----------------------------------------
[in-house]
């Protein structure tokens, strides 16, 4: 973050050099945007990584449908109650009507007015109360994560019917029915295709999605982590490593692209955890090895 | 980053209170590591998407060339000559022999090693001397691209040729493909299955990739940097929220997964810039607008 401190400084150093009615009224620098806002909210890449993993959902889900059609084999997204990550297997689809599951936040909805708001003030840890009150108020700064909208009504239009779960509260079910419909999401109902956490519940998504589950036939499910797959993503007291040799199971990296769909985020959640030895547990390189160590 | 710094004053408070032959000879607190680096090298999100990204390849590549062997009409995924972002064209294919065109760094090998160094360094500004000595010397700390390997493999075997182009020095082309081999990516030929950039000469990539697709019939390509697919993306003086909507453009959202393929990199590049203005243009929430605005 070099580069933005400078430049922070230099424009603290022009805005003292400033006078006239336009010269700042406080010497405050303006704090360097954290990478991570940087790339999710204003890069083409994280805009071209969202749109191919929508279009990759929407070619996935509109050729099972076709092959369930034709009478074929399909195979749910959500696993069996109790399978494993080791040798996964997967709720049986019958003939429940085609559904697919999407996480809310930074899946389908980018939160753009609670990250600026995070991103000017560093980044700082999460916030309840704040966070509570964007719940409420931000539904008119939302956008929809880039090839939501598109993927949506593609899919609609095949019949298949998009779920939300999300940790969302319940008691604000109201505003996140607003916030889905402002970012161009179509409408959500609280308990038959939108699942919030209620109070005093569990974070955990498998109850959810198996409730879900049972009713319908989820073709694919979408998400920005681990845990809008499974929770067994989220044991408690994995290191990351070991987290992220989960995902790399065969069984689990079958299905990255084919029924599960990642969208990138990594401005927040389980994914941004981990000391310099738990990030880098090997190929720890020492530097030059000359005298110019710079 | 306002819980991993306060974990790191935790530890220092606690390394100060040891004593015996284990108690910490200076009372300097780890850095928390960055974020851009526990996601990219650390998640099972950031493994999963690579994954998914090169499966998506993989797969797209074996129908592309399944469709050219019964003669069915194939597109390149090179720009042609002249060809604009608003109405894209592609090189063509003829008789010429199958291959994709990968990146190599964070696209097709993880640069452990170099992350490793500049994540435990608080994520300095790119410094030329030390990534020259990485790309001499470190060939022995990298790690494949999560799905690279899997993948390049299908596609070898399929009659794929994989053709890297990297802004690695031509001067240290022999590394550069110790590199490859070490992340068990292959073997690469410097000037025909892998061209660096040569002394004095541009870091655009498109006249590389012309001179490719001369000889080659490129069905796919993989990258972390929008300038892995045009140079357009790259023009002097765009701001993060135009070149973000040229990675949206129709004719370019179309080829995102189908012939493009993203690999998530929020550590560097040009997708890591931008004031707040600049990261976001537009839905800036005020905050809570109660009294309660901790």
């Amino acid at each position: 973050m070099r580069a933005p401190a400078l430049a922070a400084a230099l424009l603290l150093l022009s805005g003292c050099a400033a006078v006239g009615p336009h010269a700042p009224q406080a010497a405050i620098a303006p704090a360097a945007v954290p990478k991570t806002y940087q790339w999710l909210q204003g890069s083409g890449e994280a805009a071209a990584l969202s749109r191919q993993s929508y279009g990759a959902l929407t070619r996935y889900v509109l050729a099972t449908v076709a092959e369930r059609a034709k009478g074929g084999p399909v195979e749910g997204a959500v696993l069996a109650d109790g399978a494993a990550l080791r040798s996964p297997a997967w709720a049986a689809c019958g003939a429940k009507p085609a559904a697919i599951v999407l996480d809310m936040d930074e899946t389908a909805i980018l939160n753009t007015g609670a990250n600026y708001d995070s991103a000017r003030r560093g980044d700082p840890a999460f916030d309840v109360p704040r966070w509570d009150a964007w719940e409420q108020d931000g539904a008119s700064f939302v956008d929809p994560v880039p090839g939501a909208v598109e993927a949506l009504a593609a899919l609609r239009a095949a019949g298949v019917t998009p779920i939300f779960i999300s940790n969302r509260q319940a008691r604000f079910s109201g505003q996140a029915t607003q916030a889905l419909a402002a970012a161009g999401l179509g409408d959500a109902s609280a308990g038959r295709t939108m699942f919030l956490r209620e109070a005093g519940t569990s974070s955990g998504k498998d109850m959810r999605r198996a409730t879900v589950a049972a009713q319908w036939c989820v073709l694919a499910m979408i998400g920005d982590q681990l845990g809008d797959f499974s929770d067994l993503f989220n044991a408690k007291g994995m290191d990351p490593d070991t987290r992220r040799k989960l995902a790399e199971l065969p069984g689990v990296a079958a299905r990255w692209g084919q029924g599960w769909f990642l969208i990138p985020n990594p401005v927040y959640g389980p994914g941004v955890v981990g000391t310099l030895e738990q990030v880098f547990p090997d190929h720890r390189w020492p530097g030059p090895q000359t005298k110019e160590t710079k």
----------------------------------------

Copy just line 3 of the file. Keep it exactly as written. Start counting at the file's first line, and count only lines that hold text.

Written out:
């Amino acid at each position: 973050m070099r580069a933005p401190a400078l430049a922070a400084a230099l424009l603290l150093l022009s805005g003292c050099a400033a006078v006239g009615p336009h010269a700042p009224q406080a010497a405050i620098a303006p704090a360097a945007v954290p990478k991570t806002y940087q790339w999710l909210q204003g890069s083409g890449e994280a805009a071209a990584l969202s749109r191919q993993s929508y279009g990759a959902l929407t070619r996935y889900v509109l050729a099972t449908v076709a092959e369930r059609a034709k009478g074929g084999p399909v195979e749910g997204a959500v696993l069996a109650d109790g399978a494993a990550l080791r040798s996964p297997a997967w709720a049986a689809c019958g003939a429940k009507p085609a559904a697919i599951v999407l996480d809310m936040d930074e899946t389908a909805i980018l939160n753009t007015g609670a990250n600026y708001d995070s991103a000017r003030r560093g980044d700082p840890a999460f916030d309840v109360p704040r966070w509570d009150a964007w719940e409420q108020d931000g539904a008119s700064f939302v956008d929809p994560v880039p090839g939501a909208v598109e993927a949506l009504a593609a899919l609609r239009a095949a019949g298949v019917t998009p779920i939300f779960i999300s940790n969302r509260q319940a008691r604000f079910s109201g505003q996140a029915t607003q916030a889905l419909a402002a970012a161009g999401l179509g409408d959500a109902s609280a308990g038959r295709t939108m699942f919030l956490r209620e109070a005093g519940t569990s974070s955990g998504k498998d109850m959810r999605r198996a409730t879900v589950a049972a009713q319908w036939c989820v073709l694919a499910m979408i998400g920005d982590q681990l845990g809008d797959f499974s929770d067994l993503f989220n044991a408690k007291g994995m290191d990351p490593d070991t987290r992220r040799k989960l995902a790399e199971l065969p069984g689990v990296a079958a299905r990255w692209g084919q029924g599960w769909f990642l969208i990138p985020n990594p401005v927040y959640g389980p994914g941004v955890v981990g000391t310099l030895e738990q990030v880098f547990p090997d190929h720890r390189w020492p530097g030059p090895q000359t005298k110019e160590t710079k």